Iraq’s foreign minister says that Baghdad is seeking US aid to fight terrorists, which could mean that lethal drones will soon be stationed in the country. It comes less than two years after US troops left Iraq amid unceasing sectarian violence.
The recent surge of violence in Iraq has prompted the country’s
government to seek a new US aid package, Iraqi Minister of
Foreign Affairs Hoshyar Zebari told reporters on Friday.
Zebari, who spoke in Washington during his US visit, said that “there is greater realization in the Iraq government that we should not shy away from coming and asking for some help and assistance.”
When asked about details of the assistance package, top Iraqi officials said it could include a “limited” number of American counter-terror advisers stationed in the country.
The officials added that the package could also include some aid in the form of intelligence analysis and surveillance assets, including unmanned aerial vehicles – otherwise known as drones – for targeted strikes.
The country’s government would “welcome American
reconnaissance over Iraq” and near its borders, Zebari said.
According to Zebari, the US has largely had an “indifferent” policy towards Iraq ever since US troops withdrew from the country in 2011, following failed negotiations on their prolonged stay. However, he says that Americans cannot help but be concerned with the rising Al-Qaeda influence in the region.
“Recently I noticed, and during this visit specifically, there is a renewed interest because of the seriousness of the situation and the challenges. I think that is because of the threat of terrorism, the threat of the renewal of Al-Qaeda and its affiliates, has become a serious, serious concern to the US,” the Iraqi foreign minister said, as quoted by AP.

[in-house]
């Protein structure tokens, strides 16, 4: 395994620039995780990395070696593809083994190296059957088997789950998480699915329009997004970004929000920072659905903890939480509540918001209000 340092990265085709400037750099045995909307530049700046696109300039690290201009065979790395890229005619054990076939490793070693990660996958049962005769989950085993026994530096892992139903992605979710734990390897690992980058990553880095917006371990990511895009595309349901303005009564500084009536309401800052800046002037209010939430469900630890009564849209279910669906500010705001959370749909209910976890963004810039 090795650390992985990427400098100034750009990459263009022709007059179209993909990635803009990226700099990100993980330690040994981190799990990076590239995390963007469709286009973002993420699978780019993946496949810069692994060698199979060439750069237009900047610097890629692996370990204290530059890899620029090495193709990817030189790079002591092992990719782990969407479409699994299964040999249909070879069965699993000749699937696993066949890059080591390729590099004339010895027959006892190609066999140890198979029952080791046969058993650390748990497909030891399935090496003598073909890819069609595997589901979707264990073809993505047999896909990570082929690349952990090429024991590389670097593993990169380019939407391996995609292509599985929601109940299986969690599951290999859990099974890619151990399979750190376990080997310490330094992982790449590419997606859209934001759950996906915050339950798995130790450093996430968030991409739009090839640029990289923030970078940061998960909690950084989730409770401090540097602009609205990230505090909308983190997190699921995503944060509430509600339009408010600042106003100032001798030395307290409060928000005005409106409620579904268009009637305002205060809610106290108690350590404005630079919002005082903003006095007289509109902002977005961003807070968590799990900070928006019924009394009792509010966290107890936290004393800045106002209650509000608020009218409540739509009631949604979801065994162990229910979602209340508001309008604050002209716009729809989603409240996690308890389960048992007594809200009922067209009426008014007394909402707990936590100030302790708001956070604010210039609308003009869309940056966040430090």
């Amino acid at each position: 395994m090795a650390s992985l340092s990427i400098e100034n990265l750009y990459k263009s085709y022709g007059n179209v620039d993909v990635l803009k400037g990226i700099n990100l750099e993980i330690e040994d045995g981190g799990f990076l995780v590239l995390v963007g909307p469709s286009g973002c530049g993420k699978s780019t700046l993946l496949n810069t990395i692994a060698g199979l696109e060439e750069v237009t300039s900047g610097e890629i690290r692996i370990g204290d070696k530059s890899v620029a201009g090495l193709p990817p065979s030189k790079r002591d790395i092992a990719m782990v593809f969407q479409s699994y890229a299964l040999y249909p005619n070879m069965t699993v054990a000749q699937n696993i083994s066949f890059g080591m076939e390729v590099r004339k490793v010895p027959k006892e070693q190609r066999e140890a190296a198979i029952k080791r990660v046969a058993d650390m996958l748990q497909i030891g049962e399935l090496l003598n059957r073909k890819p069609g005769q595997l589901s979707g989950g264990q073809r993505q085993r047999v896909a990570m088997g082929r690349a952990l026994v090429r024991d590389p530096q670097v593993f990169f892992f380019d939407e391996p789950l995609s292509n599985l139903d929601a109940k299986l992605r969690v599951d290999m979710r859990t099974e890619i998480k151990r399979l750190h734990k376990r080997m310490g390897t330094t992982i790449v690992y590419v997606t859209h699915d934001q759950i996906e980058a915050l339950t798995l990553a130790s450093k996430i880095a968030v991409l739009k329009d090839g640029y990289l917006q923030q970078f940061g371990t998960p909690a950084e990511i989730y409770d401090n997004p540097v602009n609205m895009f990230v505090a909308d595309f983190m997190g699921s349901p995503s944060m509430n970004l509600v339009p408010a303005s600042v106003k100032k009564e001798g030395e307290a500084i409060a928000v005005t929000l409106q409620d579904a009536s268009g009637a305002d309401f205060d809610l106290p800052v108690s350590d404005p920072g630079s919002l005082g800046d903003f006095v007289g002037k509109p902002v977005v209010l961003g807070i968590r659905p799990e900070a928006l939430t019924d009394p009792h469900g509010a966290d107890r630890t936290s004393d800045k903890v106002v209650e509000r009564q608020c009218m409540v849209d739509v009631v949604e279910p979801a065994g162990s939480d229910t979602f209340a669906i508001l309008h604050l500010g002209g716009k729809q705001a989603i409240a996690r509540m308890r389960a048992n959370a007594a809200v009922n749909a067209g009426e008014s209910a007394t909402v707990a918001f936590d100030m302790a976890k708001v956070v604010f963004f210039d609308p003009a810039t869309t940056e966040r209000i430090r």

Referring to the shipment of arms from Iran to Syria, and from Syria to Iraq, US Secretary of State John Kerry – who met with Zebari on Thursday – called Iraqi airspace a “two-way street.” The US has said that weapons ferried via Iraqi airspace are intended for the embattled Syrian regime, as well as for extremist fighters inside the Iraqi state. Washington has urged the country’s government to curb both flows.
Iraq has indeed been troubled by a surge in activity from
militant groups, with Al-Qaeda affiliates claiming responsibility
for the recent string of deadly attacks which left dozens killed
and hundreds wounded. At least 671 people were killed in Iraq
this year during the Muslim holy month of Ramadan alone, making
it the bloodiest Ramadan in the country since 2007.
But while the Iraqi government has been struggling to cope with rising sectarian violence, critics have been saying that the 2003 invasion of Iraq waged by the US and its NATO allies was in fact the decisive factor for the decade of bloodshed that ensued.
More than ten years since Saddam Hussein was toppled, many Iraqis say they still feel unsafe in a country freed from his dictatorship, living in constant fear of terrorist bomb blasts and armed militant attacks.
While the US has already paid a cost of some 4,500 troops killed and US$767 billion of taxpayers’ money spent during the war in Iraq, it appears it will have to spend more on sorting out the troubles that the US-sponsored Shia-led government is seemingly incapable of solving.
Last week the US State Department offered a $10 million reward for information leading to the death or capture of Al-Qaeda in Iraq head Abu Bakr al-Baghdadi.
“It’s kind of ironic that the US now have to chase Al-Qaeda in Iraq, while before the war Al-Qaeda was almost totally absent from the country,” remarked policy coordinator at Third World Health Aid, Marc Botenga, who investigated humanitarian consequences of the Iraqi campaign.
Botenga told RT that he believes the rise in militant activity in Iraq was caused by the “chaos the military intervention brought about,” adding that “when you destroy a country, obviously, all kinds of terrorists groups and armed groups will be free to act.”
According to the activist, neither the US bounty nor the drone strikes will solve the problem of terrorism in Iraq. Instead, he believes “genuine sovereignty” should first be given back to the country, with people being able to express themselves through popular participation, and foreign advisers no longer guiding Iraqi ministers.
Ultimately, “terrorism is not fought just by repression, it’s fought by giving basic services,” Botenga stressed, saying that the Iraqis should be guaranteed “decent” healthcare and education systems.